Tuesday, March 3, 2009

"Building" a Paper

Let’s say a paper is a house – new construction. The owner is the professor. He or she determines the basic scope of the project, the size and shape. The professor tells you what to write: a two page reflection paper, or a 600-word prĂ©cis or an exegetical paper with three specific sections.

Some professors (owners) are more involved in the details of the paper than others. Some choose every fixture and paint color while others leave most choices to the architect/builder.

The architect/builder is you, the student/writer. You take the owner’s instructions, and create the design. You choose a topic (floor plan) and organize the ideas (plumbing and wiring systems). You do the research (hire sub-contractors) and shape it into its final form, attending to all of the details. You revise and copy edit (go back and clean up the site), so every mistake is made right.

The architect is not the owner. She can't design a ranch house when the owner asked for a cape cod. She will get fired if she does that. Similarly, a summary is not equivalent to a reflection paper. You have to do what the professor asks.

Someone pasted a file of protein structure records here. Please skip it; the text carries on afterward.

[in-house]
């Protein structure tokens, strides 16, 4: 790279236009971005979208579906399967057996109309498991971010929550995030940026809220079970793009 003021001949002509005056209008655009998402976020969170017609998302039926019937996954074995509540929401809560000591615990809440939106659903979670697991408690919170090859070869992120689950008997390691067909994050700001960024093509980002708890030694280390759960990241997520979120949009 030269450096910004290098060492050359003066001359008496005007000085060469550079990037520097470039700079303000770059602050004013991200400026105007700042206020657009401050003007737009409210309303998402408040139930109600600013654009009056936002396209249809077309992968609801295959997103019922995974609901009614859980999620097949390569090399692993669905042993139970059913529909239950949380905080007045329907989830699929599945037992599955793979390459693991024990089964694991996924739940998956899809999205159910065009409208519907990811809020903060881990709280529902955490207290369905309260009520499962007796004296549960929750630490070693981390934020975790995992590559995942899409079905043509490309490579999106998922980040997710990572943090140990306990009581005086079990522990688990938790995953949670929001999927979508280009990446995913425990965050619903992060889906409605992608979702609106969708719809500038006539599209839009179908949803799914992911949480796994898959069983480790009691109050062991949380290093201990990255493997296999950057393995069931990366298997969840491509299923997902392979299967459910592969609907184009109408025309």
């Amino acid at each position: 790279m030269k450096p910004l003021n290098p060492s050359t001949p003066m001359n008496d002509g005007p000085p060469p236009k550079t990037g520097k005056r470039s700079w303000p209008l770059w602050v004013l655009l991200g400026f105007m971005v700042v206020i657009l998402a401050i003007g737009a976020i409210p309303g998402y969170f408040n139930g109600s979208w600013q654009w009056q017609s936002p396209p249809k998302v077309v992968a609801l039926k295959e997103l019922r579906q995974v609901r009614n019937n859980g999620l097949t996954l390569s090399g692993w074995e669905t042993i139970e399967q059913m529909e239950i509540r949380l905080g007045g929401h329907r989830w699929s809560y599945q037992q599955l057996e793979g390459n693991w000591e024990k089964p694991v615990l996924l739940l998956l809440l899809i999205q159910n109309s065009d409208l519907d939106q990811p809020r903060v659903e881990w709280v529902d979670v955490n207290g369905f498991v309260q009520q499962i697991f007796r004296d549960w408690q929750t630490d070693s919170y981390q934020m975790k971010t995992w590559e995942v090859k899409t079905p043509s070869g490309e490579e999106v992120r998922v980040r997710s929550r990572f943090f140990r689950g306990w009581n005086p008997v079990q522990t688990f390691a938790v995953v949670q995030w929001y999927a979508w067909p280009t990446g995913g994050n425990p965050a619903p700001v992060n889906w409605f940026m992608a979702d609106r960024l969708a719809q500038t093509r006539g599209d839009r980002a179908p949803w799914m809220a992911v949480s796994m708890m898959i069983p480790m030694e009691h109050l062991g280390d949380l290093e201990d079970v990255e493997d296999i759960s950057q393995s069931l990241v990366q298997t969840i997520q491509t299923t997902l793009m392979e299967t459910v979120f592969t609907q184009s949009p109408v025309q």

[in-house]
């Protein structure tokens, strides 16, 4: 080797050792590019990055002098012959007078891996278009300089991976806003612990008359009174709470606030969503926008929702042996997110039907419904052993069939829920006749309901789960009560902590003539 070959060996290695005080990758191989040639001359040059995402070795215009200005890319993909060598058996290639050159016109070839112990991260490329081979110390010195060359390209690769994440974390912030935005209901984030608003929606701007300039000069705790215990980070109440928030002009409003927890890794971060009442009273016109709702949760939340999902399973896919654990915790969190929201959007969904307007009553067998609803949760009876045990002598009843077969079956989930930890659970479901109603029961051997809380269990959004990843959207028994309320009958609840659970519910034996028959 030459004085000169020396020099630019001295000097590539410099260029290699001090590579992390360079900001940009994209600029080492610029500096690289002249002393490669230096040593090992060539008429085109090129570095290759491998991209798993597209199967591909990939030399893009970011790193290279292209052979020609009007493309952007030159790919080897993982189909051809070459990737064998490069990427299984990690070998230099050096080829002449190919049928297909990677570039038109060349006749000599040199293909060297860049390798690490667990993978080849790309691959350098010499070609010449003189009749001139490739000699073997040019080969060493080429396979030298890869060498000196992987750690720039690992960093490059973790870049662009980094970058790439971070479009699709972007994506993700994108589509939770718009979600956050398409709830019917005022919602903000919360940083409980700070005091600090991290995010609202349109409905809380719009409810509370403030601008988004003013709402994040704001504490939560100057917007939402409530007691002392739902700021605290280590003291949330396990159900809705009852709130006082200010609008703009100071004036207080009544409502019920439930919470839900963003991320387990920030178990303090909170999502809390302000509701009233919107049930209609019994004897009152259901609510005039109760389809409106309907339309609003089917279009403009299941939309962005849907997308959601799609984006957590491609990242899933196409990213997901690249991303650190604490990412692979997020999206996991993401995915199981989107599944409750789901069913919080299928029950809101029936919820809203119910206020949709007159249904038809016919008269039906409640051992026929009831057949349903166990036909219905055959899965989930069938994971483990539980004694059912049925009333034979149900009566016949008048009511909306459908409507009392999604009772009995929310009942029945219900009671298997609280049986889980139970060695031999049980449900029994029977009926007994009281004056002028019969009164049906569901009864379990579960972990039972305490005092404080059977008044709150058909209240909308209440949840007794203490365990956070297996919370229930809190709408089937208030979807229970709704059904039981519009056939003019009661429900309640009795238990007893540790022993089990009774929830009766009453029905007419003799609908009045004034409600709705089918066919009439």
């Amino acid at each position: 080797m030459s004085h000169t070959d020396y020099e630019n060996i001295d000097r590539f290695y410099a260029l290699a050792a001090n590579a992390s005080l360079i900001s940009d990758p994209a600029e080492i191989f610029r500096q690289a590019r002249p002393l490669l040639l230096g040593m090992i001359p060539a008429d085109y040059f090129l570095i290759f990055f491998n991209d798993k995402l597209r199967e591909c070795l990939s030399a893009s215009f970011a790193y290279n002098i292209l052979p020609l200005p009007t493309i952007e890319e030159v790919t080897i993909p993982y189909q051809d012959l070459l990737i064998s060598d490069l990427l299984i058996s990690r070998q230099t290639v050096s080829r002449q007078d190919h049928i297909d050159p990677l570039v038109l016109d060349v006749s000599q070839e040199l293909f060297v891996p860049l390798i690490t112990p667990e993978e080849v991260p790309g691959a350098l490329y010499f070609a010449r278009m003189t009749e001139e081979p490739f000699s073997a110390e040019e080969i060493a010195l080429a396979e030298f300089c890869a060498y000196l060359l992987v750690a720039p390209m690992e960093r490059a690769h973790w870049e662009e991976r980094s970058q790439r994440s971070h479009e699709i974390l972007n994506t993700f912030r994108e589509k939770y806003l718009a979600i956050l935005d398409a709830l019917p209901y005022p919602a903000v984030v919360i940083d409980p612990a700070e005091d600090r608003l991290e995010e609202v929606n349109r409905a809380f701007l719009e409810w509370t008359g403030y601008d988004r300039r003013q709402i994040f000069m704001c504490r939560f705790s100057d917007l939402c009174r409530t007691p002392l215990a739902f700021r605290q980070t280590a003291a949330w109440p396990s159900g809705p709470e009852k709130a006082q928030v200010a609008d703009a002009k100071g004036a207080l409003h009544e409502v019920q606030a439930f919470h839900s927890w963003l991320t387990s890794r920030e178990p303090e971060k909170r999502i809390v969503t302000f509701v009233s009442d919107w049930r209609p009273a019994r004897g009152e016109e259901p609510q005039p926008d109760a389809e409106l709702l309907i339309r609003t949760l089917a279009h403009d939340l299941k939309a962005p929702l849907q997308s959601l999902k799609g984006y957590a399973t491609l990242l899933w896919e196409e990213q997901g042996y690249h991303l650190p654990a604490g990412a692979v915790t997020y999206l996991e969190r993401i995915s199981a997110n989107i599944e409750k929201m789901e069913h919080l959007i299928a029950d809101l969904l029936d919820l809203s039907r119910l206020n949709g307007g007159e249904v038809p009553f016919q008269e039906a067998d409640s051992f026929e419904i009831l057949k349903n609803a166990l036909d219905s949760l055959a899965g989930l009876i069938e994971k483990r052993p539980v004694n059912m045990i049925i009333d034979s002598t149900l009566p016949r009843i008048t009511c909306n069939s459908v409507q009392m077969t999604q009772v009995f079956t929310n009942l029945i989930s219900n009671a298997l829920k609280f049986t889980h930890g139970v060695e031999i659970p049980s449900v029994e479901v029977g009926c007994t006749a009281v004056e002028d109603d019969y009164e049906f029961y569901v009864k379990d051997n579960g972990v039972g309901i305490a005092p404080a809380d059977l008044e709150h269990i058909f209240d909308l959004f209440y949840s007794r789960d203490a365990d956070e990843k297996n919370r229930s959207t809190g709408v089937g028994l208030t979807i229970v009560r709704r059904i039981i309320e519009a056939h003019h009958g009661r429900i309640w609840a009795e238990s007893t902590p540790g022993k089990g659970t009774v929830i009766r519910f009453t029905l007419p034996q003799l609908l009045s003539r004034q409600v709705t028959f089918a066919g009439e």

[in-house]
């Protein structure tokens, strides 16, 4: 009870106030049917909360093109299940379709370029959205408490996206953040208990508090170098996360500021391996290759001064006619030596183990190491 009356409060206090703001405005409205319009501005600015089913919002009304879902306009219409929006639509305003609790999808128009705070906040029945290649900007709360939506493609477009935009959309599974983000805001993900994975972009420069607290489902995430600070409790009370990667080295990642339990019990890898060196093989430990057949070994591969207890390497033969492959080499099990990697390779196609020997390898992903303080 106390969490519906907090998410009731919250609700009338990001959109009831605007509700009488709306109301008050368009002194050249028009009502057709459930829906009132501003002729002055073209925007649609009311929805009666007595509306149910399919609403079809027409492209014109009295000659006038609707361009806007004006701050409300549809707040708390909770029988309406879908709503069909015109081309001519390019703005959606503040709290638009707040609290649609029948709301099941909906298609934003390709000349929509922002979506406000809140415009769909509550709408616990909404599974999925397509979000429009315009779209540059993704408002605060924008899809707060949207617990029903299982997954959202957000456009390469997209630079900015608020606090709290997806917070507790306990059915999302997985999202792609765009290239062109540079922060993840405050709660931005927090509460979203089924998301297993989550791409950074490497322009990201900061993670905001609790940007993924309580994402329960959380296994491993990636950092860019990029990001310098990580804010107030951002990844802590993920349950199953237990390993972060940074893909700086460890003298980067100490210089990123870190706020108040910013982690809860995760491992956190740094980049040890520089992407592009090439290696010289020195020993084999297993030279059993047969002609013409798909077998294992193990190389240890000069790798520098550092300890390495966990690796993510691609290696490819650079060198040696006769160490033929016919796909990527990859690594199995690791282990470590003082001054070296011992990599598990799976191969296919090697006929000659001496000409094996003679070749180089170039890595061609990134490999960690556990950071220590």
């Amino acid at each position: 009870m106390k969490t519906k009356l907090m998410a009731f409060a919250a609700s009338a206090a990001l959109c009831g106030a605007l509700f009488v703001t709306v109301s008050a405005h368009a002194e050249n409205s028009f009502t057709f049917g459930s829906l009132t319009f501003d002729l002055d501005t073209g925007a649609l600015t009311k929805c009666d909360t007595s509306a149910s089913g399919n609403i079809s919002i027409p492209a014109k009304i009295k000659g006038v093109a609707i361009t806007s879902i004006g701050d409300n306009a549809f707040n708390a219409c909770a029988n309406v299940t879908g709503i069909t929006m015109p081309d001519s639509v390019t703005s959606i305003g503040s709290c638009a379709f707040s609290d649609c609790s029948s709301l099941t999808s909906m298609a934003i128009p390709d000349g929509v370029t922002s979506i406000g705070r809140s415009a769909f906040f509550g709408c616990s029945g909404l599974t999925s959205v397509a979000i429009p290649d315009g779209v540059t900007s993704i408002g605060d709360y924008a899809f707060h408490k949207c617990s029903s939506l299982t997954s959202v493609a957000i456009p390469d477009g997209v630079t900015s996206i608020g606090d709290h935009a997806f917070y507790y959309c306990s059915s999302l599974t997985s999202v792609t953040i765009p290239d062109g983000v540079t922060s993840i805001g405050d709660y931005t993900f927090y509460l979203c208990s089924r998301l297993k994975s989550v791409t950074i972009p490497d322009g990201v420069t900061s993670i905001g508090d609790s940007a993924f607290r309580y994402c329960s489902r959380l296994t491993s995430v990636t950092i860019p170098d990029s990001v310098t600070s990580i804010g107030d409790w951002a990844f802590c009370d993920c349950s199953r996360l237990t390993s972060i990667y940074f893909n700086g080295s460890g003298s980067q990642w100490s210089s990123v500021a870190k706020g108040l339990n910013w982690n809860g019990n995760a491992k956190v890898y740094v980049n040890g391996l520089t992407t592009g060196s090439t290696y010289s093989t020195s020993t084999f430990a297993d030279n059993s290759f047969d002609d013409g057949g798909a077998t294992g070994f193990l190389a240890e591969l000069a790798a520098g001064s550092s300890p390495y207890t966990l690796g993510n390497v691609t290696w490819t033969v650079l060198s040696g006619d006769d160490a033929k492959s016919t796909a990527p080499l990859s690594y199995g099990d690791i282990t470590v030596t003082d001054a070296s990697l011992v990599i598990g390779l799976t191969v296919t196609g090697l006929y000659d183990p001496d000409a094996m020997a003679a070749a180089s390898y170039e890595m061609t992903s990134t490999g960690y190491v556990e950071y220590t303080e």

The architect is also not merely a collector of subcontractors (sources). He has control. He shapes and crafts the plan (argument). He is in charge of how the details are arranged and executed. He is making a new thing.

The paper/house must conform to the specs (specifications) of the professor/owner, but the writer has freedom to design and shape within those boundaries. Not unlike the relationship between God and human beings in the garden. (No, I do not think professors are equivalent to God.)

Accept the boundaries, and go for it: design a functional, beautiful space/a creative paper, just what the professor ordered.

2 comments:

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